The assessment of biotic responses to habitat disturbance and fragmentation generally has been limited to analyses at a single spatial scale. Furthermore, methods to compare responses between scales have lacked the ability to discriminate among patterns related to the identity, strength, or direction of associations of biotic variables with landscape attributes. We present an examination of the relationship of population- and community-level characteristics of phyllostomid bats with habitat features that were measured at multiple spatial scales in Atlantic rain forest of eastern Paraguay. We used a matrix of partial correlations between each biotic response variable (i.e., species abundance, species richness, and evenness) and a suite of landscape characteristics to represent the multifaceted associations of bats with spatial structure. Correlation matrices can correspond based on either the strength (i.e., magnitude) or direction (i.e., sign) of association. Therefore, a simulation model independently evaluated correspondence in the magnitude and sign of correlations among scales, and results were combined via a meta-analysis to provide an overall test of significance. Our approach detected both species-specific differences in response to landscape structure and scale dependence in those responses. This matrix-simulation approach has broad applicability to ecological situations in which multiple intercorrelated factors contribute to patterns in space or time. ?? 2005 by the Ecological Society of America.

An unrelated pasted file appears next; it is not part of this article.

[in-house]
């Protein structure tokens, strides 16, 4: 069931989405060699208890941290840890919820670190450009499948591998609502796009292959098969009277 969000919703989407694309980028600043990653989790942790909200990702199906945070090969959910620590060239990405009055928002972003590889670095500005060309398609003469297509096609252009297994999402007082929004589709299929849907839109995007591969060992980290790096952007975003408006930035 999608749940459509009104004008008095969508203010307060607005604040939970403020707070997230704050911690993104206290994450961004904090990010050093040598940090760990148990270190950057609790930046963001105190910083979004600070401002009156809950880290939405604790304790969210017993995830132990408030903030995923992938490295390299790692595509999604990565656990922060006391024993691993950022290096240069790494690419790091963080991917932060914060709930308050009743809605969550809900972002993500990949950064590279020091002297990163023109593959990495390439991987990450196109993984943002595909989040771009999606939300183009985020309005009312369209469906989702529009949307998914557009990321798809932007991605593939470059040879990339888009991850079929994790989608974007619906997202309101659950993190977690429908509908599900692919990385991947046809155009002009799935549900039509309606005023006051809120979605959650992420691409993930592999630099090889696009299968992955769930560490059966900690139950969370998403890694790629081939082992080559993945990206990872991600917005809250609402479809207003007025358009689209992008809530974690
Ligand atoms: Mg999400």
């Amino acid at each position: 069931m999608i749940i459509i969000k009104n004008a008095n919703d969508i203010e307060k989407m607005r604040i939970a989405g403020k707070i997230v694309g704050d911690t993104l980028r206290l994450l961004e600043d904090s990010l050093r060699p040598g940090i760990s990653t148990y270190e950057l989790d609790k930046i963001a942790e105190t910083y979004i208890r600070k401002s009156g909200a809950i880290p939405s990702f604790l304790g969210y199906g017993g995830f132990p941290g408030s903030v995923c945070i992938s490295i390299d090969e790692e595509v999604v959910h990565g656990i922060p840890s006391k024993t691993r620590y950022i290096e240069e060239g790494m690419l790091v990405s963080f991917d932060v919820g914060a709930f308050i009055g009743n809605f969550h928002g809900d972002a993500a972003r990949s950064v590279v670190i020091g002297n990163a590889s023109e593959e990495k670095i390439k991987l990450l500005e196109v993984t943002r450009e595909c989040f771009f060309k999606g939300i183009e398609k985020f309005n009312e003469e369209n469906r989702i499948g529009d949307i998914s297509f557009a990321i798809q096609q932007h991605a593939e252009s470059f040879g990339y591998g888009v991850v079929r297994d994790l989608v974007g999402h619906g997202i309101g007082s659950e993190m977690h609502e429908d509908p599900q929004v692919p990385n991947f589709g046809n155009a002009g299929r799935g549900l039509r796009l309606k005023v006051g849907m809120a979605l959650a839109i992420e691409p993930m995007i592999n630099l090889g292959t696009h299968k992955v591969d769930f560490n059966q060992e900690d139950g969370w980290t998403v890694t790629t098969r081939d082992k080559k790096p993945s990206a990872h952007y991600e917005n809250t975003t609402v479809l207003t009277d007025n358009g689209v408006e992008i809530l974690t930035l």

Additional publication details
Multivariate analysis of scale-dependent associations between bats and landscape structure